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Chicken Yakitori with Warm Carrot Salad
Cut chicken thigh into 1 inch (2.5 cm) cubes. Set aside in bowl or plastic re-sealable bag.
Combine sake, mirin and light tamarai in small pan over medium-high heat. Bring to a boil, reduce heat and simmer over low heat for 5 minutes or until reduced to 1/3 cup (80 mL). Cool. Pour over chicken. Place in refrigerator and leave to marinade for at least an hour and preferably overnight.
Remove green end from onions. Slice and reserve half for the carrot salad. Refrigerate the rest of the green tops for another use. Slice lower white part into 1 inch (2.5 cm) pieces cut across the grain on a diagonal and set aside.
Soak twelve - seven inch (18 cm) bamboo skewers in water for at least 20 minutes.
Drain chicken and reserve marinade. Bring marinade to a boil in a saucepan and set aside for basting. Thread chicken onto skewers alternating between chicken and the white of the onion. Use 3 pieces of chicken and onion on each skewer. Set the skewers on large platter. Refrigerate skewers and marinade if you are not going to grill right away.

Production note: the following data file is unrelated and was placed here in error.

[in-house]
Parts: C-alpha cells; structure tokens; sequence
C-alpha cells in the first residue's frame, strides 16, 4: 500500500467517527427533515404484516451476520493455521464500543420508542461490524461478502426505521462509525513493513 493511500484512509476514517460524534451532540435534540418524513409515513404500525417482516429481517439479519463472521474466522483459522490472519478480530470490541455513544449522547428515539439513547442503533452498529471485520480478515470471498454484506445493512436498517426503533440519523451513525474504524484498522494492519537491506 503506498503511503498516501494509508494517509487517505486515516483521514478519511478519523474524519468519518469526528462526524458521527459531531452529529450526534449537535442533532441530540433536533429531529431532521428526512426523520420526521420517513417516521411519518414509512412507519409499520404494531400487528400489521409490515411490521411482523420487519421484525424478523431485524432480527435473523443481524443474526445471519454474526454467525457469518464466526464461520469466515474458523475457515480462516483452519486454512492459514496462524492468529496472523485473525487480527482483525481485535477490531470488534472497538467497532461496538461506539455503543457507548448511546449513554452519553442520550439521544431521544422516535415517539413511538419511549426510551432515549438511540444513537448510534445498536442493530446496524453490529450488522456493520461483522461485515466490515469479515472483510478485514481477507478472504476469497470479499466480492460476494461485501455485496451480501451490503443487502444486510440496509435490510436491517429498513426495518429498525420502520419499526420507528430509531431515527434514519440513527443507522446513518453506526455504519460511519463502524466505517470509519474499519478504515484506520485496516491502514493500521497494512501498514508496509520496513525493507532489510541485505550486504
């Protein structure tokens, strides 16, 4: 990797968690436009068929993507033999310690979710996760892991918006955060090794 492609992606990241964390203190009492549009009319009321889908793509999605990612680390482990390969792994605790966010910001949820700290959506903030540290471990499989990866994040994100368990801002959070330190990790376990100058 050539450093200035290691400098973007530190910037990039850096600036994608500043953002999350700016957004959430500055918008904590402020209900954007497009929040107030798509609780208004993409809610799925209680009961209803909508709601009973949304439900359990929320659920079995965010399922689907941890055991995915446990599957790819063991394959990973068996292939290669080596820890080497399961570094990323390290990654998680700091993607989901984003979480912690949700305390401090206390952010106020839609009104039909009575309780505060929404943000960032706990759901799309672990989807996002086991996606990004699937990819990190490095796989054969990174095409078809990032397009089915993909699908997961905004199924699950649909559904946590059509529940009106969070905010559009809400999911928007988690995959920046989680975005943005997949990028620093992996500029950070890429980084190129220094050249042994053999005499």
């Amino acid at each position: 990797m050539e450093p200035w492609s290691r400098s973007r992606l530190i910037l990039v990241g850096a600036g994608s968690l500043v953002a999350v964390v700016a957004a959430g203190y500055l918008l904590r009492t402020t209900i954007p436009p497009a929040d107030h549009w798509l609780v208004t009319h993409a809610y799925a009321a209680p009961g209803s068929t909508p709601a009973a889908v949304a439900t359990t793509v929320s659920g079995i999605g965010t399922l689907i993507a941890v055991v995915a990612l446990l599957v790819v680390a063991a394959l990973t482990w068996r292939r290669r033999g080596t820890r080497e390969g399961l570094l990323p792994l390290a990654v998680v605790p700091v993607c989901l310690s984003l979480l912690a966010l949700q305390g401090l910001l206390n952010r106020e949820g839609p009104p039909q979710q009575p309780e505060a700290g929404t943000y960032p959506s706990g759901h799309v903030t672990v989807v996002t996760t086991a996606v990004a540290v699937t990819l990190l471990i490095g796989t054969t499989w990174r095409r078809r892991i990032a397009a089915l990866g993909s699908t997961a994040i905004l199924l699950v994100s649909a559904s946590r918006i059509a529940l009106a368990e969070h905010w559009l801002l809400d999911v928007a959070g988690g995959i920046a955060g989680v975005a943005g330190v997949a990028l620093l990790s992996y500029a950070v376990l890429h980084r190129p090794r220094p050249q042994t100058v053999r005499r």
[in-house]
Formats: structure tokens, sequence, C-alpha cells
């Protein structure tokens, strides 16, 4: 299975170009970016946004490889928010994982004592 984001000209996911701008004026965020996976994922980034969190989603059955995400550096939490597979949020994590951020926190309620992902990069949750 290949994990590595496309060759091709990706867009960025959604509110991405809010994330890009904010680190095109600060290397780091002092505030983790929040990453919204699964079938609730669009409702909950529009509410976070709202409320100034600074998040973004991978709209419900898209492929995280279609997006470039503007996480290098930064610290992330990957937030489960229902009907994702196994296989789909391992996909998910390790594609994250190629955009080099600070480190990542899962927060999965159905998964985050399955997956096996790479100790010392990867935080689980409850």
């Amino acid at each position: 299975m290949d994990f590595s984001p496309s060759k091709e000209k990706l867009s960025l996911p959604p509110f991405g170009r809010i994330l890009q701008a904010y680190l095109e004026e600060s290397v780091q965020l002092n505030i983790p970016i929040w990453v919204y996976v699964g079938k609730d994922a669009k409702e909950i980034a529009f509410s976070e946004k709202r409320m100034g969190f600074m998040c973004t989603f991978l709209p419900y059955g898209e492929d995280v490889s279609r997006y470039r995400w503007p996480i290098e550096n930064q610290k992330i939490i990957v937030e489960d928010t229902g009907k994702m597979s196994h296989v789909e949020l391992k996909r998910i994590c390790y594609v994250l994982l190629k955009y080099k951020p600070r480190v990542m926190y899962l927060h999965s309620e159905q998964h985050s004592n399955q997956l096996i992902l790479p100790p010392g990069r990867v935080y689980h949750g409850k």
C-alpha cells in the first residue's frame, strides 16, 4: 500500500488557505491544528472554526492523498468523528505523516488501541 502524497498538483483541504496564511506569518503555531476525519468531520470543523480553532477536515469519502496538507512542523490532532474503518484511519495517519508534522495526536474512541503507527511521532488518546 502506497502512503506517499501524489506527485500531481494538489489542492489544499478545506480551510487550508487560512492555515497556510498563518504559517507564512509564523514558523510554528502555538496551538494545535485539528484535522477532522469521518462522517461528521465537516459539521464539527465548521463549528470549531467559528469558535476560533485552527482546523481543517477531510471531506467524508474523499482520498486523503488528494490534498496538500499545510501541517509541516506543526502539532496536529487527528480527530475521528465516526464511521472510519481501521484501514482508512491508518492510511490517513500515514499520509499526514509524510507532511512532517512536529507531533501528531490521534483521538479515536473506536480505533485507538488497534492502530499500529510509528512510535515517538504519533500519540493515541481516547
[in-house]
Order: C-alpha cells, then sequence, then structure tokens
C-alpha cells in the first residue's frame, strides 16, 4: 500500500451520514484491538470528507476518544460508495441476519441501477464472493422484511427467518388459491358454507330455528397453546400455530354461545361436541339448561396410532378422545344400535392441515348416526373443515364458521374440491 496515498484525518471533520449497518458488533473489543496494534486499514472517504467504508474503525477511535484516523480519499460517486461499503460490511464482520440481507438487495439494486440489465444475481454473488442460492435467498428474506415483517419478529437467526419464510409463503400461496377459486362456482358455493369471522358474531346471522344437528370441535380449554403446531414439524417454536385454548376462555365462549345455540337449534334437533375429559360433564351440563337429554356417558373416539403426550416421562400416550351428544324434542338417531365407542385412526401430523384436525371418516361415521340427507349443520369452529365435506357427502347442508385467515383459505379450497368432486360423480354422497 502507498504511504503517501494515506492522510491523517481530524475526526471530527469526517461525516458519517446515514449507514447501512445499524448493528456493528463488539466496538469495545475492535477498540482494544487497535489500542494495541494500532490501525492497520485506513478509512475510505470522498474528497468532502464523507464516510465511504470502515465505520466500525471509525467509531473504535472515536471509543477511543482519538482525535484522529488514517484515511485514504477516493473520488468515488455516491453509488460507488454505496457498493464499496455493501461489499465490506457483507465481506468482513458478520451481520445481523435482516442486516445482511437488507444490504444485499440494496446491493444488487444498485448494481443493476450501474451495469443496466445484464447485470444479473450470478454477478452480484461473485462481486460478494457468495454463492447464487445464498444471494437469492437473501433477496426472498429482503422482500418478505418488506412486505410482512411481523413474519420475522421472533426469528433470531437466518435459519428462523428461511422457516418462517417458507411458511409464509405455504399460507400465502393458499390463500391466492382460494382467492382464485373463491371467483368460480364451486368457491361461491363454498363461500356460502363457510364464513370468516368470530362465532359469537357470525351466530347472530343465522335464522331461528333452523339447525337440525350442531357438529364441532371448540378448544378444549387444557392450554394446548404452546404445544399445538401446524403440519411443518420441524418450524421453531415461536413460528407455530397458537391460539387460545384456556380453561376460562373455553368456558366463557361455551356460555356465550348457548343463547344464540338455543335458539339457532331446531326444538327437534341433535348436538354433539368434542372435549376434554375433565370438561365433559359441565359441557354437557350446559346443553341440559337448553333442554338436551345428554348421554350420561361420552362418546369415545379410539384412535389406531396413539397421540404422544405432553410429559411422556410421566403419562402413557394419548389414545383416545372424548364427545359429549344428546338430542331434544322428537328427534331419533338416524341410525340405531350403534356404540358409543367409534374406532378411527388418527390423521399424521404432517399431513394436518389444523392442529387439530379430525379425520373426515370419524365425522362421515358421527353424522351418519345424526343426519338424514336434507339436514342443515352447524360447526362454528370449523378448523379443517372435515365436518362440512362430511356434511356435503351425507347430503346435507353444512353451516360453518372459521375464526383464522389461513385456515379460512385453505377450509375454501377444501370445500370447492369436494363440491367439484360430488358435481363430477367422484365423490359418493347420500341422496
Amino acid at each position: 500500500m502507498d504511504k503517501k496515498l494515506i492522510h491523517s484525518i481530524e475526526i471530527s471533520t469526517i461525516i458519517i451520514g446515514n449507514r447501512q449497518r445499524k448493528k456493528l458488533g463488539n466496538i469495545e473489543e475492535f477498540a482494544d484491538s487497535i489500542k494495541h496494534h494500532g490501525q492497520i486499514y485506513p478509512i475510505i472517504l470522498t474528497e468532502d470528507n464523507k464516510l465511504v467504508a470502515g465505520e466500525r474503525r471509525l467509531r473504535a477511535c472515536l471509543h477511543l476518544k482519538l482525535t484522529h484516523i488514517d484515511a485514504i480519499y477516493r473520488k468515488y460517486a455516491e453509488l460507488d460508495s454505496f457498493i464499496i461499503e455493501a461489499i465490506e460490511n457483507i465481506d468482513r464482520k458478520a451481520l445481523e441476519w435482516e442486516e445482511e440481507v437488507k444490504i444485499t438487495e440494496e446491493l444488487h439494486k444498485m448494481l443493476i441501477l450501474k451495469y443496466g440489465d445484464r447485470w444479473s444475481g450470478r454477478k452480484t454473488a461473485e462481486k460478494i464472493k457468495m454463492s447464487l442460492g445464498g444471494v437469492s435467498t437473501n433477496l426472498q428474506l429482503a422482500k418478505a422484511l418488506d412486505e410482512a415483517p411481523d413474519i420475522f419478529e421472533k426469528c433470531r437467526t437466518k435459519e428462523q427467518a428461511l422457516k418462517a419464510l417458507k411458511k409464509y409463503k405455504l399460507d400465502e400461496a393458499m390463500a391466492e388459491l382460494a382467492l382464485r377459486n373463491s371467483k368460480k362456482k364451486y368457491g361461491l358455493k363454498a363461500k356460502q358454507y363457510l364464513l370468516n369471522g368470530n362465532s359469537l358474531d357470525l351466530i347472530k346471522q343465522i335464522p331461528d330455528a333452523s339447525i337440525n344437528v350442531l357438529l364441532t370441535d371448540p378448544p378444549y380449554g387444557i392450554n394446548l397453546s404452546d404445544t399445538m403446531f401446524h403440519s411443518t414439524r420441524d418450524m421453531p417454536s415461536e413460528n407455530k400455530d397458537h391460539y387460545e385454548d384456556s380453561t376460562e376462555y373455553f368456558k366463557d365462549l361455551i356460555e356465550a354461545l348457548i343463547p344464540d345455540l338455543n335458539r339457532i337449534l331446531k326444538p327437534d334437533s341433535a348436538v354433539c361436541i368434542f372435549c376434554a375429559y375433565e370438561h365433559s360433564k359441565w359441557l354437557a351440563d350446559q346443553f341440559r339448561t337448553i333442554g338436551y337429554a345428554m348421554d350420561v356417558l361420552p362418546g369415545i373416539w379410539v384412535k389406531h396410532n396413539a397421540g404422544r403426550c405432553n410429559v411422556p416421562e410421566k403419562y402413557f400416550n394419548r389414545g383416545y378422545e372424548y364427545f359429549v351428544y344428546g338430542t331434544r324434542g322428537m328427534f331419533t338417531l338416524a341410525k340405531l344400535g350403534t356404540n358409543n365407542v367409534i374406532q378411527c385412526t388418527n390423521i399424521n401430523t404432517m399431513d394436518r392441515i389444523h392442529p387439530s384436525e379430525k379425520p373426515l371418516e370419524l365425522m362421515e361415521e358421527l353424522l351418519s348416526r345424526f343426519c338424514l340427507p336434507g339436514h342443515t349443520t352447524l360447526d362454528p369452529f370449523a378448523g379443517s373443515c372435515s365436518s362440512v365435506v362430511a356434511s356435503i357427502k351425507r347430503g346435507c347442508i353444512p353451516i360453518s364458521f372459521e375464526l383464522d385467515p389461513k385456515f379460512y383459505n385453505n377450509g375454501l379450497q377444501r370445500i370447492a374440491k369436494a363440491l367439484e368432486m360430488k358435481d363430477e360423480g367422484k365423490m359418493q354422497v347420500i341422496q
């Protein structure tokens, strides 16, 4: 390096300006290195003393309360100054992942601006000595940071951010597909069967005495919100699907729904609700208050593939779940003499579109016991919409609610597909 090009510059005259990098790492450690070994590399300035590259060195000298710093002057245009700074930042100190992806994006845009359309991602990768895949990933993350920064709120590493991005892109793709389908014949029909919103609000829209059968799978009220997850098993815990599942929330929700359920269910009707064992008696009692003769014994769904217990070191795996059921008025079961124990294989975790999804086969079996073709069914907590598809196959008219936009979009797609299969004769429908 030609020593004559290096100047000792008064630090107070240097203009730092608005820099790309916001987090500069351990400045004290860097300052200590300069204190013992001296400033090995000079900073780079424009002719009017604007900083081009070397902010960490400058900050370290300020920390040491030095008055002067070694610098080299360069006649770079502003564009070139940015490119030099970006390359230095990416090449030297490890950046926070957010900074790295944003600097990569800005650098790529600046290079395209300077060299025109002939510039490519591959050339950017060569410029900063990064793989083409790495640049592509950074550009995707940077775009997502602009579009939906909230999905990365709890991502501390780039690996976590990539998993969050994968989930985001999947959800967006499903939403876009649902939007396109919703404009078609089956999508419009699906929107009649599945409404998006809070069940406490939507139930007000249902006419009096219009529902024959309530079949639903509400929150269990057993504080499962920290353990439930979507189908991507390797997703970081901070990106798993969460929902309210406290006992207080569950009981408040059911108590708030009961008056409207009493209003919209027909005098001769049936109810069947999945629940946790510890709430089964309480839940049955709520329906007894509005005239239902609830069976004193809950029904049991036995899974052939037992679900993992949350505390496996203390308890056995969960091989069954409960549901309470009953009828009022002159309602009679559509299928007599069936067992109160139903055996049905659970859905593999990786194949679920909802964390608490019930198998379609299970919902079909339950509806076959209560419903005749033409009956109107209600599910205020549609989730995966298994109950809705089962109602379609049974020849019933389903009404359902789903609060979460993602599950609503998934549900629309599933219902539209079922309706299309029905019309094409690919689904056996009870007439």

Preheat grill to medium high. Place skewers on top shelf, close lid and grill for 8 minutes. Open lid, brush with glaze and turn to ensure even cooking. Brush the other side with marinade and close grill. Cook an additional 8 minutes or until the onions begin to brown slightly and chicken reaches internal temperature of 165°F (74°C).
Place yakitori skewers on platter and sprinkle with sesame seeds. Serve with Warm Carrot Salad.
Warm Carrot Salad
Mix rice vinegar, water and sugar in small pan. Heat over low heat for one minute, stirring to dissolve sugar. Set aside.
Slice carrots into ribbons length-wise using a vegetable peeler or mandolin. Alternately, coarsely grate carrots. Add to a non-reactive mixing bowl.
Mince the fresh red chile. Remove the seeds if you don't like your food too hot. Alternately, use sweet red pepper. Tear the fresh cilantro and mint into pieces. Toss carrots with chile, cilantro, mint and reserved sliced green onion tops.
Toss salad again with the dressing. Serve with the Grilled Chicken Yakitori.
Notes: Mirin is a versatile sauce used in Japanese cooking to give lustre to glazed foods. It is made from sweet rice that is fermented with rice koji (natural rice culture). Mirin can be used in vegetables, broths, fried noodles and a variety of sauces and dips for tempura and sushi.
Developed for CFC by Nancy Guppy, RD, MHSc